Although there aren't any particular growth catalysts -- like the Fekola project coming online -- Harmony has set some aggressive goals for the new year. Building on its recent success in fiscal 2016, Harmony is looking to strengthen its balance sheet even further in the coming year. In its integrated 2016 annual report, management identified a target of zero net debt by the end of fiscal 2017 -- not something you find very often among mining companies.
Focused on South Africa, where it has 10 gold-producing mines, Harmony Gold further expanded its operations outside Africa this year by executing its growth strategy and acquiring Newcrest Mining's 50% interest in the Hidden Valley mine in Papua New Guinea.
Having announced the transaction during the first quarter of fiscal year 2017 (which ended on Sept. 30, 2016), Harmony now retains 100% ownership of the mine. According to management, the mine has the potential to contribute approximately 180,000 gold ounces per year at an AISC of less than $950 per gold ounce within the next three years. To put that in context, management's guidance for fiscal 2017 is total gold production of 1.05 million ounces of gold at an AISC of $1,100 per gold ounce. Investors shouldn't be surprised if the mine doesn't achieve those figures this year. Management estimates that the mine will produce only 47,500 gold ounces at an AISC of $1,420 per gold ounce.
Since the companies have inconsistently reported positive net income and free cash flow over the past three years, the price-to-earnings ratio and price-to-free cash flow ratios won't provide much insight. Instead, let's consider the stocks in terms of their price-to-sales ratio on a trailing-12-month basis.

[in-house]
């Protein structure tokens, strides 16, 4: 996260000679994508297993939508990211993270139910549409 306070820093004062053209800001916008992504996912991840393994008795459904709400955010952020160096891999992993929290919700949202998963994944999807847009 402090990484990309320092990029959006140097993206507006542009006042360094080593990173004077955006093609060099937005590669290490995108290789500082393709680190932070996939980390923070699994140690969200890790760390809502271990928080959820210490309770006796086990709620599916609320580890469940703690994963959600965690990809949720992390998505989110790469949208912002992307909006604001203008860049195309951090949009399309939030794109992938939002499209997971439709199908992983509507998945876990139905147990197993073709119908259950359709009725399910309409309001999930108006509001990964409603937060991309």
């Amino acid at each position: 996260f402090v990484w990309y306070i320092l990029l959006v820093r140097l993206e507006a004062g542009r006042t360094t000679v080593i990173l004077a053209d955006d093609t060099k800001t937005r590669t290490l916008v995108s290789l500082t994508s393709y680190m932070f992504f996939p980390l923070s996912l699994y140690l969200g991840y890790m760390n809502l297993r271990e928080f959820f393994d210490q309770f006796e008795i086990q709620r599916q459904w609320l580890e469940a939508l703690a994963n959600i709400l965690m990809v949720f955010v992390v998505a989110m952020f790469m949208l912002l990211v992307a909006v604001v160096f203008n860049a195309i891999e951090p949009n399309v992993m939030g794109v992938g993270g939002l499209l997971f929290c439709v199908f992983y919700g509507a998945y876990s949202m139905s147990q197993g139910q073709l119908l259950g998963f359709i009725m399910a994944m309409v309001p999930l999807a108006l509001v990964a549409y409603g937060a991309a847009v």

Over the past three years, B2Gold's stock has traded as low as 1.1 times sales and as high as 5.5, and Harmony's stock has traded as low as 0.18 and as high as 1.63. Currently, B2Gold's shares are trading at about 4.1 times sales; Harmony's shares are trading at about 0.86. Both companies, by this metric seem reasonably priced.
Arguably, B2Gold trades at such a premium to Harmony because its ability to reign in spending so rapidly, resulting in a much more efficient operation. The company is forecasting AISC in fiscal 2016 to hover around $800 per gold ounce while Harmony reported AISC above $1,000 per gold ounce for the year.
But to provide more even greater context for the stocks' valuations, let's consider them alongside their peers: IAMGOLD, Eldorado Gold, and Yamana Gold. Although B2Gold seems to trade at a premium to its peers, it is still within it's average three-year range, so this, in and of itself, should certainly not scare away investors. Likewise, Harmony seems to trade at a steep discount to its peers, but it's within its range for the past three years, so this should not indicate that the stock is a screaming buy.
Both B2Gold and Harmony saw their stock's rise impressively in 2016, but to expect the same sort of growth in 2017 seems unrealistic. This isn't to say that shares don't have room to run in the new year -- just that expectations should be tempered. Apparently, Wall Street has treated both stocks fairly, and investors compelled by either company's plans for the future -- after digging deeper -- should regard their valuations as reasonable.